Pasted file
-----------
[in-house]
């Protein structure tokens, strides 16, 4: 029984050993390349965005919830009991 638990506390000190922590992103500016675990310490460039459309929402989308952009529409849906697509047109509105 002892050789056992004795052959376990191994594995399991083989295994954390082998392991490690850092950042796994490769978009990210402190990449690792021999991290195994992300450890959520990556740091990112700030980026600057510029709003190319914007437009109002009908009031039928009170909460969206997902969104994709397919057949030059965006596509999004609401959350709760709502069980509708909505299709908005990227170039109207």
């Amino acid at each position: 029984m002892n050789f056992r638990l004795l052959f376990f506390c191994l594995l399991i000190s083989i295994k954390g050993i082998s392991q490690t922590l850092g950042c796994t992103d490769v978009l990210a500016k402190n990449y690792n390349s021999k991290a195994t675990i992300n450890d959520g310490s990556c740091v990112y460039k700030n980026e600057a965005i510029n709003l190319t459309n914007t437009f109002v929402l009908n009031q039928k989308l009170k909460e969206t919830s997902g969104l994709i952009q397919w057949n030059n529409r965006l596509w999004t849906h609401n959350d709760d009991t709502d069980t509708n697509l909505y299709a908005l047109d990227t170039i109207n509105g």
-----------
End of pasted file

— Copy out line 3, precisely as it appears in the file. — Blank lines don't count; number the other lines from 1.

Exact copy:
């Amino acid at each position: 029984m002892n050789f056992r638990l004795l052959f376990f506390c191994l594995l399991i000190s083989i295994k954390g050993i082998s392991q490690t922590l850092g950042c796994t992103d490769v978009l990210a500016k402190n990449y690792n390349s021999k991290a195994t675990i992300n450890d959520g310490s990556c740091v990112y460039k700030n980026e600057a965005i510029n709003l190319t459309n914007t437009f109002v929402l009908n009031q039928k989308l009170k909460e969206t919830s997902g969104l994709i952009q397919w057949n030059n529409r965006l596509w999004t849906h609401n959350d709760d009991t709502d069980t509708n697509l909505y299709a908005l047109d990227t170039i109207n509105g």